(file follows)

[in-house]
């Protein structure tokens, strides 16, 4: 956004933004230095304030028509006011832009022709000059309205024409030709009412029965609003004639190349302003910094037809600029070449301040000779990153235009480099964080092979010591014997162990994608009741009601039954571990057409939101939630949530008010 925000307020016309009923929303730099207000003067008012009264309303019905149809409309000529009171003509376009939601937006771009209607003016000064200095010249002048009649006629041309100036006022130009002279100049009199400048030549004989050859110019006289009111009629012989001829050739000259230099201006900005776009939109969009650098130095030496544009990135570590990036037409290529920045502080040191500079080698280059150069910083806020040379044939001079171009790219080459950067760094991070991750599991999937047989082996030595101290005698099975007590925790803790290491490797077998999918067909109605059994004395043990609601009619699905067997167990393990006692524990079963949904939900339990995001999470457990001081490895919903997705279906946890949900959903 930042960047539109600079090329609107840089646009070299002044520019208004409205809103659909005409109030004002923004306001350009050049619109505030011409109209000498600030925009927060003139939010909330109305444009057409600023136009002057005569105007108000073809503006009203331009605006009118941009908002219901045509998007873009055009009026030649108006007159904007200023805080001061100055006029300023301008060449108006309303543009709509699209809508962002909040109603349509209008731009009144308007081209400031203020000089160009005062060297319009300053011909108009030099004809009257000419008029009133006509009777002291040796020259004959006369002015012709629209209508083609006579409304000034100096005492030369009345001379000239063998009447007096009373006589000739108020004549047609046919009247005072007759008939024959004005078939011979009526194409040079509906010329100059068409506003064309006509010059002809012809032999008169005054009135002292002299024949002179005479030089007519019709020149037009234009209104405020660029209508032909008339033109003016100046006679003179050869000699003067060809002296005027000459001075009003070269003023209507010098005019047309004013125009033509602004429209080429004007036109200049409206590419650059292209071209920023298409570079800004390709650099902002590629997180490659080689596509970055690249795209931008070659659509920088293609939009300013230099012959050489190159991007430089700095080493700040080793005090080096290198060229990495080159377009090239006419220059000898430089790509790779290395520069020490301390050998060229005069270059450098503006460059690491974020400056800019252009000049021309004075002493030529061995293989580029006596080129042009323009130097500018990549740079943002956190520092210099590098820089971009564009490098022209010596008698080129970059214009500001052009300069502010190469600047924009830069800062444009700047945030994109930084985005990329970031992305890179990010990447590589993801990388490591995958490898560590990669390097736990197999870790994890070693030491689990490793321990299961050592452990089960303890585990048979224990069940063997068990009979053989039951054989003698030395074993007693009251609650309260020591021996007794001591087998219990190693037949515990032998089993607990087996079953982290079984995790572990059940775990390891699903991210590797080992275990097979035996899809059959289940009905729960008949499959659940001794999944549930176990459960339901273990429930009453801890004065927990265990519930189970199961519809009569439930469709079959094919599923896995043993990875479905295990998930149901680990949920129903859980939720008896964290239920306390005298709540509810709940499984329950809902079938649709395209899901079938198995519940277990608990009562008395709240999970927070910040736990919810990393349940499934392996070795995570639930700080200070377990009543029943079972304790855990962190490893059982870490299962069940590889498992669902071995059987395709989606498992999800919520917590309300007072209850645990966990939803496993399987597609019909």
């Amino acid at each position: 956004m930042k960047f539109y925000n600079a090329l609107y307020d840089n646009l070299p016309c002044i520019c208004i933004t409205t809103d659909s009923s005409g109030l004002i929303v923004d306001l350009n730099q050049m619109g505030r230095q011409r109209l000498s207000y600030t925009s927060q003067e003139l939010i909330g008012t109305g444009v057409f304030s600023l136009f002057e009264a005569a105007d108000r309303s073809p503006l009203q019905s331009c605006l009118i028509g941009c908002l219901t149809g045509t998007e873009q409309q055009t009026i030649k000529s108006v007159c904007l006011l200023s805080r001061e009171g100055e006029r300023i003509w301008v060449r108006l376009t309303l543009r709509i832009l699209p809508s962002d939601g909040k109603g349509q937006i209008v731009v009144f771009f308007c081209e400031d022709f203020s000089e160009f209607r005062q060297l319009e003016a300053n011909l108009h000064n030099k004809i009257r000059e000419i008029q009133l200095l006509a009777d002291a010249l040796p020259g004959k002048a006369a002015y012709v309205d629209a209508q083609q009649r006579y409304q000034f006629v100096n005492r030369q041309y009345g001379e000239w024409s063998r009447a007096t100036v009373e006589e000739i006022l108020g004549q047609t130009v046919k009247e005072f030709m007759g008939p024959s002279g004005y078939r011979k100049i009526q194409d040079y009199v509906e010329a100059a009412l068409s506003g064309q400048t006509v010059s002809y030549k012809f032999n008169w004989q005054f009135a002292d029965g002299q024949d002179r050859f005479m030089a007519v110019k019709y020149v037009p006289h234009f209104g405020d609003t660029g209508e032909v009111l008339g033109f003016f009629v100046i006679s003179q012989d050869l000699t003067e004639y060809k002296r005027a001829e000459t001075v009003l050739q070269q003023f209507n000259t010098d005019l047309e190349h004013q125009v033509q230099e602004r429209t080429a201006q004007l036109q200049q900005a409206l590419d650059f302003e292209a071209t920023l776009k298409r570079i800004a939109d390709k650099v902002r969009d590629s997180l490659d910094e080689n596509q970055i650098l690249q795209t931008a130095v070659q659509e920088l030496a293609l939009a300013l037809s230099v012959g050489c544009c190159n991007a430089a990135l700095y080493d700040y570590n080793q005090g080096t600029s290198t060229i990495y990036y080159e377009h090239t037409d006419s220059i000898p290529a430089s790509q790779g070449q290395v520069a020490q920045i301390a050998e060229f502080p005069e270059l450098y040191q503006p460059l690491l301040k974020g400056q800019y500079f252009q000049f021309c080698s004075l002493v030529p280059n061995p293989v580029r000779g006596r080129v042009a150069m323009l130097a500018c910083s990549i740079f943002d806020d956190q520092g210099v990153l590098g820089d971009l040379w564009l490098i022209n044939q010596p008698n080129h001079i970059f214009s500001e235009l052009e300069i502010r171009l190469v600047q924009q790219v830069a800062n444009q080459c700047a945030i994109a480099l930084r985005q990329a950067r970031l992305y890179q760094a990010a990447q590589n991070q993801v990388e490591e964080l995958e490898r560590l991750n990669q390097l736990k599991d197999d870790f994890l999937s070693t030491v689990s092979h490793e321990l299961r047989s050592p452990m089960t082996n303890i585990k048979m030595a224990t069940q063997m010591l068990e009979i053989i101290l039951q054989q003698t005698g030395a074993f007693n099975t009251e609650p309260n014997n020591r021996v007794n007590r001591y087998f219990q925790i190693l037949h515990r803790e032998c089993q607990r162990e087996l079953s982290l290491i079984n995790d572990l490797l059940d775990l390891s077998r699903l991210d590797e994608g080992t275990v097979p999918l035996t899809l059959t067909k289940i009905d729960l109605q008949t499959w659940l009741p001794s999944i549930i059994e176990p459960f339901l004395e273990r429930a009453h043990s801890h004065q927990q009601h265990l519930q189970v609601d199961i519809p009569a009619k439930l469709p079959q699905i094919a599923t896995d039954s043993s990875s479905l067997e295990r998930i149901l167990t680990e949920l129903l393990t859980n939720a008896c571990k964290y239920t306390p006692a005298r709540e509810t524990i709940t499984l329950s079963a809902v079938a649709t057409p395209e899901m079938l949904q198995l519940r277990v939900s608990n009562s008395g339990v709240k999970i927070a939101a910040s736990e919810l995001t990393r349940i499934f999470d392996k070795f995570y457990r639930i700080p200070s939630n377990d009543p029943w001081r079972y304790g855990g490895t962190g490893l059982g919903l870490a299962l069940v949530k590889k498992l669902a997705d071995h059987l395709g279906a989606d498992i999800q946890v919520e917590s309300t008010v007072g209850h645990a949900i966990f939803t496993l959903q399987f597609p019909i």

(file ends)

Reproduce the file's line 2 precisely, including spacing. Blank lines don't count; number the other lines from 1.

């Protein structure tokens, strides 16, 4: 956004933004230095304030028509006011832009022709000059309205024409030709009412029965609003004639190349302003910094037809600029070449301040000779990153235009480099964080092979010591014997162990994608009741009601039954571990057409939101939630949530008010 925000307020016309009923929303730099207000003067008012009264309303019905149809409309000529009171003509376009939601937006771009209607003016000064200095010249002048009649006629041309100036006022130009002279100049009199400048030549004989050859110019006289009111009629012989001829050739000259230099201006900005776009939109969009650098130095030496544009990135570590990036037409290529920045502080040191500079080698280059150069910083806020040379044939001079171009790219080459950067760094991070991750599991999937047989082996030595101290005698099975007590925790803790290491490797077998999918067909109605059994004395043990609601009619699905067997167990393990006692524990079963949904939900339990995001999470457990001081490895919903997705279906946890949900959903 930042960047539109600079090329609107840089646009070299002044520019208004409205809103659909005409109030004002923004306001350009050049619109505030011409109209000498600030925009927060003139939010909330109305444009057409600023136009002057005569105007108000073809503006009203331009605006009118941009908002219901045509998007873009055009009026030649108006007159904007200023805080001061100055006029300023301008060449108006309303543009709509699209809508962002909040109603349509209008731009009144308007081209400031203020000089160009005062060297319009300053011909108009030099004809009257000419008029009133006509009777002291040796020259004959006369002015012709629209209508083609006579409304000034100096005492030369009345001379000239063998009447007096009373006589000739108020004549047609046919009247005072007759008939024959004005078939011979009526194409040079509906010329100059068409506003064309006509010059002809012809032999008169005054009135002292002299024949002179005479030089007519019709020149037009234009209104405020660029209508032909008339033109003016100046006679003179050869000699003067060809002296005027000459001075009003070269003023209507010098005019047309004013125009033509602004429209080429004007036109200049409206590419650059292209071209920023298409570079800004390709650099902002590629997180490659080689596509970055690249795209931008070659659509920088293609939009300013230099012959050489190159991007430089700095080493700040080793005090080096290198060229990495080159377009090239006419220059000898430089790509790779290395520069020490301390050998060229005069270059450098503006460059690491974020400056800019252009000049021309004075002493030529061995293989580029006596080129042009323009130097500018990549740079943002956190520092210099590098820089971009564009490098022209010596008698080129970059214009500001052009300069502010190469600047924009830069800062444009700047945030994109930084985005990329970031992305890179990010990447590589993801990388490591995958490898560590990669390097736990197999870790994890070693030491689990490793321990299961050592452990089960303890585990048979224990069940063997068990009979053989039951054989003698030395074993007693009251609650309260020591021996007794001591087998219990190693037949515990032998089993607990087996079953982290079984995790572990059940775990390891699903991210590797080992275990097979035996899809059959289940009905729960008949499959659940001794999944549930176990459960339901273990429930009453801890004065927990265990519930189970199961519809009569439930469709079959094919599923896995043993990875479905295990998930149901680990949920129903859980939720008896964290239920306390005298709540509810709940499984329950809902079938649709395209899901079938198995519940277990608990009562008395709240999970927070910040736990919810990393349940499934392996070795995570639930700080200070377990009543029943079972304790855990962190490893059982870490299962069940590889498992669902071995059987395709989606498992999800919520917590309300007072209850645990966990939803496993399987597609019909």